March/April 2011 Letters to the Editor

By EatingWell Editors

You Loved…

..."The New Way to Diet," by Nicci Micco, which looked at the new technology and tools to make dieting easier:

I actually loved this article, thank you. It's simple and honest. It takes years to master a good food relationship and I have found working with nutritionists and personal trainers throughout my life to have helped the most.
——Liz (blog comment)

I use the Lose It! app on my iPhone. It has helped with keeping a food diary. You can also modify it to how much you want to lose per week. Halfway through I had to change that, because I plateaued. But it worked. I achieved my target weight after that. My clothes fit me the way they used to now.
——Adela (blog comment)

..."Odes to the Things I Can No Longer Enjoy on My Damned Diet"

I keep laughing every time I read this [Colin Nissan’s Nourish column].
—amedling (via

...Sweet Potato & Black Bean Chili

When I think of chili, I think of winter. The sweet potatoes in this version help bring the chili into the milder seasons. I will be making good use of this recipe.
—meghanmsteinacker (via

You Hated…

..."The New Way to Diet"

Maybe I'm just getting cynical, but I don’t see how making everything digital improves it. I'm all for finding new ways to lose weight, but writing it in a complex form online instead of on paper doesn’t make it any cooler, more fun or more effective to me. Sigh... I guess we’re all stuck with boring old diet and exercise after all!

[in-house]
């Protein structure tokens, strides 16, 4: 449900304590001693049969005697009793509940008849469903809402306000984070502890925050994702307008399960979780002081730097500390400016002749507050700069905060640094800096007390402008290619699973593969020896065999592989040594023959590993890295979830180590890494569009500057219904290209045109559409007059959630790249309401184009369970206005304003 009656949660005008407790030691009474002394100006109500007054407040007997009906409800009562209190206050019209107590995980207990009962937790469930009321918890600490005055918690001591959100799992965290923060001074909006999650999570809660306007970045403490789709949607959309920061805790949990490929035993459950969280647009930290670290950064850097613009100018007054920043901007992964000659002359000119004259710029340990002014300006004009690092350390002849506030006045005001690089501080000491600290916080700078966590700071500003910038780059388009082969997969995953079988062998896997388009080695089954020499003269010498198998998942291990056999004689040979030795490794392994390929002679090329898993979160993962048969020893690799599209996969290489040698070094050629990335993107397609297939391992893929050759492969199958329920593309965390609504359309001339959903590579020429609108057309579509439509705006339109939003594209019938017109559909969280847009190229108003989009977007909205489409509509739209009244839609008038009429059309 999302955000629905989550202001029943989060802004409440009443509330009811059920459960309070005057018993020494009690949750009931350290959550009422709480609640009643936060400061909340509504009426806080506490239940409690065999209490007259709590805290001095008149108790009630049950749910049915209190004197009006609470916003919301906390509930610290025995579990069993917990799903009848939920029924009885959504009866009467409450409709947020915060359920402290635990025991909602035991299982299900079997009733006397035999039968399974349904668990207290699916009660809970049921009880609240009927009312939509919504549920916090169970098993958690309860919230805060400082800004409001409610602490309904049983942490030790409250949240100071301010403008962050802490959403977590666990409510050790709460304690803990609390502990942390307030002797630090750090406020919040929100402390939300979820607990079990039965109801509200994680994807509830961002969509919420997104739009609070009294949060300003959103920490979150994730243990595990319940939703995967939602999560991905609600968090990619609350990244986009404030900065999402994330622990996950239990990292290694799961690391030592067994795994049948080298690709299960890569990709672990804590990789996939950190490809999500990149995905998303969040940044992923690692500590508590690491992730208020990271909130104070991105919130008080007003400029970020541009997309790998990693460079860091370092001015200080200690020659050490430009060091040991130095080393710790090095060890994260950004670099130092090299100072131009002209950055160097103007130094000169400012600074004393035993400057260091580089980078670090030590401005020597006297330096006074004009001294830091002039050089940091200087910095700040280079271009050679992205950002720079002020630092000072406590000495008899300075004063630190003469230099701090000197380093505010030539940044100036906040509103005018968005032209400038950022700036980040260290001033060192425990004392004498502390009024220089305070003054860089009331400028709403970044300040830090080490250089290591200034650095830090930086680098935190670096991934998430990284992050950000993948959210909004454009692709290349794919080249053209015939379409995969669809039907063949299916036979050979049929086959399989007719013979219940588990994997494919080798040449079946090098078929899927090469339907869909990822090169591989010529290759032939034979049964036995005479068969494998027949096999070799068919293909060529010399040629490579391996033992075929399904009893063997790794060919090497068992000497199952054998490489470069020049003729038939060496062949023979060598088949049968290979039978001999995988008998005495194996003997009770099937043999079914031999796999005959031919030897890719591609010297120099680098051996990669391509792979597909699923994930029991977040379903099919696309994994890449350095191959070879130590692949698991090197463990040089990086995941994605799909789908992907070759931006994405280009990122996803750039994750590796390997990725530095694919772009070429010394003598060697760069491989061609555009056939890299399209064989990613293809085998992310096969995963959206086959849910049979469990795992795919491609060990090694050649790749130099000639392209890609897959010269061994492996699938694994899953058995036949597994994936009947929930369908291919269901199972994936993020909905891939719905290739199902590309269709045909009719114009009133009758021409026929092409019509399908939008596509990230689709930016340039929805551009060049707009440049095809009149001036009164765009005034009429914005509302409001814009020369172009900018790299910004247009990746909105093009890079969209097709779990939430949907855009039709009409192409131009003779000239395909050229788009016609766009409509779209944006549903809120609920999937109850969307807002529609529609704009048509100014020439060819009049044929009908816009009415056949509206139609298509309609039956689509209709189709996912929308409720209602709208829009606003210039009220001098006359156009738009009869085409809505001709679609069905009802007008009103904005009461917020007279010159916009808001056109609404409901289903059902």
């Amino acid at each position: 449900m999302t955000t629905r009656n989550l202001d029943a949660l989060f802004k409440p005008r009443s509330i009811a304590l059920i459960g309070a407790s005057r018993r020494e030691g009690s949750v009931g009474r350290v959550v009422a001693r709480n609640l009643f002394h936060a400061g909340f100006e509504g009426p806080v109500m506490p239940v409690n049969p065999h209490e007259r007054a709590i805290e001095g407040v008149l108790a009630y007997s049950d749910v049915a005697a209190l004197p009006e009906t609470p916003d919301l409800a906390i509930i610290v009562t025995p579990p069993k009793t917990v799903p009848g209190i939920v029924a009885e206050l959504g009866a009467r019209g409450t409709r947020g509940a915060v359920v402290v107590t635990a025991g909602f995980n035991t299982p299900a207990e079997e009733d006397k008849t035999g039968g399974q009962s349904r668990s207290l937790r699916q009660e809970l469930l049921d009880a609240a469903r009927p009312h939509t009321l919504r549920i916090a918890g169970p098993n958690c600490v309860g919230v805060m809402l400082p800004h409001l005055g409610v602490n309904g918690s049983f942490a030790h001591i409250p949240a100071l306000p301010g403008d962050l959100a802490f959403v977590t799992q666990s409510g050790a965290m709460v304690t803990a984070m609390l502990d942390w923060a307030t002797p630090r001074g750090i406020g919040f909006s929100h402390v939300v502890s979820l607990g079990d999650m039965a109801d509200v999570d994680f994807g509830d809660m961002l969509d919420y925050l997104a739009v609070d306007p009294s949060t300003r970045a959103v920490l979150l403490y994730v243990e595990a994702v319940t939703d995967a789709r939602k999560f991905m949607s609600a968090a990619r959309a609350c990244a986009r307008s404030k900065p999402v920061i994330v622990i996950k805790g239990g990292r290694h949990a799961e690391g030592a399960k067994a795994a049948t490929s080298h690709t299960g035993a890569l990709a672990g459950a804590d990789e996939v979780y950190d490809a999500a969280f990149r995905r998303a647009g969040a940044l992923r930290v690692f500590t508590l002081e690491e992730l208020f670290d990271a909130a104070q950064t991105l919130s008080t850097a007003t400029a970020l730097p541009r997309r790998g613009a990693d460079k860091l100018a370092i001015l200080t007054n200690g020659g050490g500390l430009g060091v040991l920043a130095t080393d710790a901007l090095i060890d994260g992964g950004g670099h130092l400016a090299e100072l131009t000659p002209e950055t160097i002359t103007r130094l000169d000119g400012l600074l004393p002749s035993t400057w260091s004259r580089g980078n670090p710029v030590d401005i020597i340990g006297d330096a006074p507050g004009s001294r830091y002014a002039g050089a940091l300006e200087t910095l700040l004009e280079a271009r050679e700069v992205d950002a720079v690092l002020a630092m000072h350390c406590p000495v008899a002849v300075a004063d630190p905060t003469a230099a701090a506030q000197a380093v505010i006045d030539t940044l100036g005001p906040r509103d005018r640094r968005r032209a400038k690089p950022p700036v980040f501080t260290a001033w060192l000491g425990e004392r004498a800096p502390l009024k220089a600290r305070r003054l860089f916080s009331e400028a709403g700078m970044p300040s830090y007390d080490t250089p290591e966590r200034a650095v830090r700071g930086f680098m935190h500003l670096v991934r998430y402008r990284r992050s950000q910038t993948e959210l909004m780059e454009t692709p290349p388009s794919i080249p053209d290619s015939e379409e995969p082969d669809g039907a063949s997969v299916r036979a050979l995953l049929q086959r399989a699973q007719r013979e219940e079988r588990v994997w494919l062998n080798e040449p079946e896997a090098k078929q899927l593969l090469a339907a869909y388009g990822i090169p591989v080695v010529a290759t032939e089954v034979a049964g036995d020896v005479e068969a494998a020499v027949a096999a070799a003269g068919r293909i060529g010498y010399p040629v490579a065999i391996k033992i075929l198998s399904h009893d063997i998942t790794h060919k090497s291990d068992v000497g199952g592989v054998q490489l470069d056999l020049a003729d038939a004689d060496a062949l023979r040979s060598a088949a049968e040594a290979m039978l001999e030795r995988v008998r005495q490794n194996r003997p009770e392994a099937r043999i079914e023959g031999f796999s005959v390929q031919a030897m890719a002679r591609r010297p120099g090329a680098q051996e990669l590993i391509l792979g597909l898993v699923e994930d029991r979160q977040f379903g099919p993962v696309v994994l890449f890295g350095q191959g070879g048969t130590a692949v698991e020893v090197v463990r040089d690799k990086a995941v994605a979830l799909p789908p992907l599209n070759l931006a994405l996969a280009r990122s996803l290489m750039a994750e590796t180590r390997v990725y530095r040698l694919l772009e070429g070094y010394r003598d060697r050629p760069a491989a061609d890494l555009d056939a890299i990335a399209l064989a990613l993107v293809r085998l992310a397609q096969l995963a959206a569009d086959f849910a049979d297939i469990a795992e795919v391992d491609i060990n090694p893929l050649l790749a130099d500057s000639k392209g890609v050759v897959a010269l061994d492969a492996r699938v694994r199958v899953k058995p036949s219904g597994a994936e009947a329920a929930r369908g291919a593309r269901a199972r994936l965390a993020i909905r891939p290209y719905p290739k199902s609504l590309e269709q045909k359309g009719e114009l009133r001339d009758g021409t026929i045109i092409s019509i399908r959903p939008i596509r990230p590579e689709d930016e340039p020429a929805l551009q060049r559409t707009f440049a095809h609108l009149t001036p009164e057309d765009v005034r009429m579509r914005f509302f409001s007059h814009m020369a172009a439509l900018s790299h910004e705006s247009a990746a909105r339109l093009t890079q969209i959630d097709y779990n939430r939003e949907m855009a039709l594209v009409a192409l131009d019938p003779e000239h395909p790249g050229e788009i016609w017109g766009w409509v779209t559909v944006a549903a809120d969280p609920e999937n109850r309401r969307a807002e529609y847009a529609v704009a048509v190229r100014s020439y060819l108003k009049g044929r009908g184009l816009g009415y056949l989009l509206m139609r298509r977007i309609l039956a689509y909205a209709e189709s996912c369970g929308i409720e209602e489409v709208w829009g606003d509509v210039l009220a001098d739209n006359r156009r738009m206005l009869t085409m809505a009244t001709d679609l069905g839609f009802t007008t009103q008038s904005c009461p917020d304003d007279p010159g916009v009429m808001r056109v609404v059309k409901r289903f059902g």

—raflorsheim (via

You Wondered Why…

I was surprised that in "How Healthy Is Soy Really?" [Fresh & Nutritious] there is no mention of the ongoing debates about genetically modified soy. About 85% of the soybeans grown in the U.S. are genetically modified. I have a hard time finding anything in a grocery store that doesn’t have soy or soy products listed as an ingredient. We are consuming it in most any [nonorganic] prepared or processed food. It should at least be an educational opportunity for your readers to understand that there is a difference between GMO and non-GMO crops.

Ultimately, we need to think carefully about what we eat, now that we live in a world where we do not grow or raise our food in our own backyards. It’s our responsibility to make informed choices about the food we eat, however we need the information first.
—Jessica Sandoval (via e-mail)

Editors’ reply: We could not agree more. Please see our feature on this very topic—"Is This the Food of the Future?"

EatingWell poll results:

If the FDA approves and labels genetically engineered (GE) salmon and verifies it is safe for human health, would you eat it?

12% Yes, it will make healthy salmon more affordable
84% No, we already have too many GE foods
3% Other

59% of people on say that the most important thing they look for when they buy food is that it is GMO-free.

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